Congress Set To Extend Troubled 'Veterans' Choice' Program Congress on Wednesday is set to extend the troubled VA "Veterans' Choice" program that was intended to fix the long wait times that embarrassed VA officials under then-Secretary Eric Shinseki.
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Congress Set To Extend Troubled 'Veterans' Choice' Program

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Congress Set To Extend Troubled 'Veterans' Choice' Program

Congress Set To Extend Troubled 'Veterans' Choice' Program

Congress Set To Extend Troubled 'Veterans' Choice' Program

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  • <iframe src="https://www.npr.org/player/embed/522756888/522756889" width="100%" height="290" frameborder="0" scrolling="no" title="NPR embedded audio player">
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Congress on Wednesday is set to extend the troubled VA "Veterans' Choice" program that was intended to fix the long wait times that embarrassed VA officials under then-Secretary Eric Shinseki.

ROBERT SIEGEL, HOST:

After the Veterans Affairs scandal back in 2014 in which veterans were waiting months to get health care at VA facilities, Congress took action. They created a program called Veterans Choice. It was designed to be a temporary fix, and it's been plagued with problems. Even so, the Trump administration wants to extend the program, and today Congress agreed. Montana Public Radio's Eric Whitney reports.

ERIC WHITNEY, BYLINE: It's not hard to find critics of Veterans Choice. It's supposed to connect vets to health care in the private sector if they've waited more than 30 days for a VA appointment or live more than 40 miles from a VA facility.

UNIDENTIFIED WOMAN: So, you know, we've heard that loud and clear.

WHITNEY: At this VA town hall in Missoula last week, vets echoed complaints being heard nationwide that choice actually makes getting health care more of a hassle. And health care providers say they have trouble getting paid. Sandra Henderson, who manages a Missoula anesthesiology clinic, spoke out.

SANDRA HENDERSON: Our doctors are not going to turn down a veteran. They're not going to. They still want to be paid.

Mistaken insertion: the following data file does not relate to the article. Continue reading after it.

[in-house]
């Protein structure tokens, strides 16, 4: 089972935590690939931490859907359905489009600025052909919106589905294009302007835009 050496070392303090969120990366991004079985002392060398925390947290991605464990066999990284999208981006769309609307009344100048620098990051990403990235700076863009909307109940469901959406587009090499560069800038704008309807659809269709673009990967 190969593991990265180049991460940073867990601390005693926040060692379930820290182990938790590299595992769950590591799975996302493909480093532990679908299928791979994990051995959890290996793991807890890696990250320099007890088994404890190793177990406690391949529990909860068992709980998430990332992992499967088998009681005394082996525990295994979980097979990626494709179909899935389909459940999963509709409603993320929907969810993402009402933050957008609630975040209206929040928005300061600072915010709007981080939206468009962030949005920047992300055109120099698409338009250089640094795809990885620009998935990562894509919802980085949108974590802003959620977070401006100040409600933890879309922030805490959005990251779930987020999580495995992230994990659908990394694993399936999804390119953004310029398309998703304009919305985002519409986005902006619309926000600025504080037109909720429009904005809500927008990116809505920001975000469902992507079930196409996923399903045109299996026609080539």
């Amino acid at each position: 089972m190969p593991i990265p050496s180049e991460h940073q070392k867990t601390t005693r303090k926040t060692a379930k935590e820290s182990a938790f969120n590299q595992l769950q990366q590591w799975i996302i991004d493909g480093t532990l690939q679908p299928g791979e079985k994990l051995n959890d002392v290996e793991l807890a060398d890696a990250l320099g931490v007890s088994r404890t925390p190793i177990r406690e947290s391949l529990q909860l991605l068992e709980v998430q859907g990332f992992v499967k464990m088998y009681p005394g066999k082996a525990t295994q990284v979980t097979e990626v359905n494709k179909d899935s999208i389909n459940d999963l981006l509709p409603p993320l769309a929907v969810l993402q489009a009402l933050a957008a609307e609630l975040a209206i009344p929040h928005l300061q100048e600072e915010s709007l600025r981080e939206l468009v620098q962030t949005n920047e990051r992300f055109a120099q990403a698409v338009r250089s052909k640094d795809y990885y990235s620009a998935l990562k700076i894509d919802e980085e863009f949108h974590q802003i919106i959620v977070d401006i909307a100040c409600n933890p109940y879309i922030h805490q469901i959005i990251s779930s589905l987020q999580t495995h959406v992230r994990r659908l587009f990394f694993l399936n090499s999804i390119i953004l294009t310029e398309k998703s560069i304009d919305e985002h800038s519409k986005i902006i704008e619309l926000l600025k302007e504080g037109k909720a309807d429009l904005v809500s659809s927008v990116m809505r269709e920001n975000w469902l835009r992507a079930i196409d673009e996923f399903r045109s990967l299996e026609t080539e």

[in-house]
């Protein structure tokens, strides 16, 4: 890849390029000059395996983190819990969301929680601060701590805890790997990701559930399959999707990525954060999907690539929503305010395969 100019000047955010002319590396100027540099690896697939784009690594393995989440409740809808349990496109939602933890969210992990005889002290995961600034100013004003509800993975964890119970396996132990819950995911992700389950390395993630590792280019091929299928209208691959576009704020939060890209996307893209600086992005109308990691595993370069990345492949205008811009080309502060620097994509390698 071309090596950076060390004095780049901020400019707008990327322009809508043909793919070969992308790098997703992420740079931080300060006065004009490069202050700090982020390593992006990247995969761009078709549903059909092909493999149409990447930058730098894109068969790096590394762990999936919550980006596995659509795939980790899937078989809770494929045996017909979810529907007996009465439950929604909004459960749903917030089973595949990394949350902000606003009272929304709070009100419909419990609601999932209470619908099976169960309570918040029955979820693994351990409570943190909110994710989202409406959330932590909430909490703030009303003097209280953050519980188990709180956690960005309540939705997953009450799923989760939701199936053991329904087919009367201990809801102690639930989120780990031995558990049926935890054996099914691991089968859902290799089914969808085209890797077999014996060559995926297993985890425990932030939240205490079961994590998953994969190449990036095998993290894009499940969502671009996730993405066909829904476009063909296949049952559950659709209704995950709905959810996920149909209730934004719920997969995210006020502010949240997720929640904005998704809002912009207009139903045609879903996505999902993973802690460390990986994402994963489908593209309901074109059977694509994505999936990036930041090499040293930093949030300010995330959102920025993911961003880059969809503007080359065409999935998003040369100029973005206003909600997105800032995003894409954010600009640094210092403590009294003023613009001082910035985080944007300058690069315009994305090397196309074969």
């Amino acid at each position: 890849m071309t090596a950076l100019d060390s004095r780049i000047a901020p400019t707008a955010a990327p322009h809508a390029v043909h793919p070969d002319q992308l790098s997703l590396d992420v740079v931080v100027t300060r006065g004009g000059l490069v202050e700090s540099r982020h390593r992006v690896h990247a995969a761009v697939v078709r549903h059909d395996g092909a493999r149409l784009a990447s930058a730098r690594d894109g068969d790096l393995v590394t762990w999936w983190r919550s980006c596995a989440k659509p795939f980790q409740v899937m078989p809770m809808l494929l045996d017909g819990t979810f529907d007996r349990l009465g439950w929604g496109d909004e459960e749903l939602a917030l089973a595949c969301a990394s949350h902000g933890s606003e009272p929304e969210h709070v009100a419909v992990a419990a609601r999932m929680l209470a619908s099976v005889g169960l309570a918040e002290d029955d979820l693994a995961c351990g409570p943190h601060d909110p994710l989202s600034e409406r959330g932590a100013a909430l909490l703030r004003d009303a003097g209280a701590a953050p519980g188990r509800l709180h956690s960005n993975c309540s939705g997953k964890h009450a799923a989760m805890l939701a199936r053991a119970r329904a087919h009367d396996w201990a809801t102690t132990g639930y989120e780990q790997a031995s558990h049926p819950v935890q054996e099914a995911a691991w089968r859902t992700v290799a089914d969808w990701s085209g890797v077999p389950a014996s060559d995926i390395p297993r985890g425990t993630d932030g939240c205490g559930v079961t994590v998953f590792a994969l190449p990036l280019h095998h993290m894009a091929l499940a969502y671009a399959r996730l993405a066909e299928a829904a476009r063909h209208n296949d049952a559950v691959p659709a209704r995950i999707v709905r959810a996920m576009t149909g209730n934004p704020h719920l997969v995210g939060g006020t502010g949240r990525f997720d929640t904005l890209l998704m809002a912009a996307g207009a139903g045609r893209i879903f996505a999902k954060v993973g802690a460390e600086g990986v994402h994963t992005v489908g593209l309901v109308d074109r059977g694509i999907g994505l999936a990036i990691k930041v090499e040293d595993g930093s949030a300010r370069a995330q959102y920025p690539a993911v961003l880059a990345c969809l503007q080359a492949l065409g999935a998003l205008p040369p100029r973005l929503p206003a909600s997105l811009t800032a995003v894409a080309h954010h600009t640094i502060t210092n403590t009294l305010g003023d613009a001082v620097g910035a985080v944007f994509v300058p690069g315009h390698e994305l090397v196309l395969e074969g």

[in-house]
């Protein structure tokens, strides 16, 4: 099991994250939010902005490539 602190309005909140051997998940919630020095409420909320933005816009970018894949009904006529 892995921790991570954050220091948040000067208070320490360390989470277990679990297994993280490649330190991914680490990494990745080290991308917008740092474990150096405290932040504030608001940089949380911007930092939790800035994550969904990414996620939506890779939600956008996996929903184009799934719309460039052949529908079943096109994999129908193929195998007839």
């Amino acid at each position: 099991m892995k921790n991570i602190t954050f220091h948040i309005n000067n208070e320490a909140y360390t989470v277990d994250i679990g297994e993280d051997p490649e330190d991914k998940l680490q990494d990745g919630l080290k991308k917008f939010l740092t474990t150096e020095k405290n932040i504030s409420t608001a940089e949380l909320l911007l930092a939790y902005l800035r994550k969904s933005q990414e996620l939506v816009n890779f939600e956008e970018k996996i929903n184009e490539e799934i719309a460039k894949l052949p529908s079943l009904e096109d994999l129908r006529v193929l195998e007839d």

WHITNEY: VA officials admit to problems but say Congress didn't give them enough time to roll out Choice properly and that they were quickly overwhelmed with vets who wanted private sector appointments. Choice is set to expire in August, but the VA wants to make a few improvements and keep it going until January. That way, vets already in the system won't get dropped, and the administration will have time to come up with a bigger fix. VA Undersecretary Baligh Yehia says they want to overhaul not just Choice but the half-dozen other programs the VA uses to buy health care from providers outside its system.

BALIGH YEHIA: The idea of having seven, eight ways of doing the same thing is part of the problem.

WHITNEY: The ranking Democrat on the Senate Veterans Affairs Committee is Montana's John Tester. He worries that problems with Choice will strengthen the case of those who want to completely privatize veterans' health care. But he's supporting the Choice extension bill.

JON TESTER: We have folks that have borne the wounds of battle, and I think the VA is best suited to take care of those folks. So that VA needs to be there. And then we need to have a private sector that fills in the gaps around that VA.

WHITNEY: A House vote today sent the Veterans Choice extension bill to President Trump's desk for signature. The VA hopes to bring a plan for larger scale reform to Congress in the fall. For NPR News, I'm Eric Whitney.

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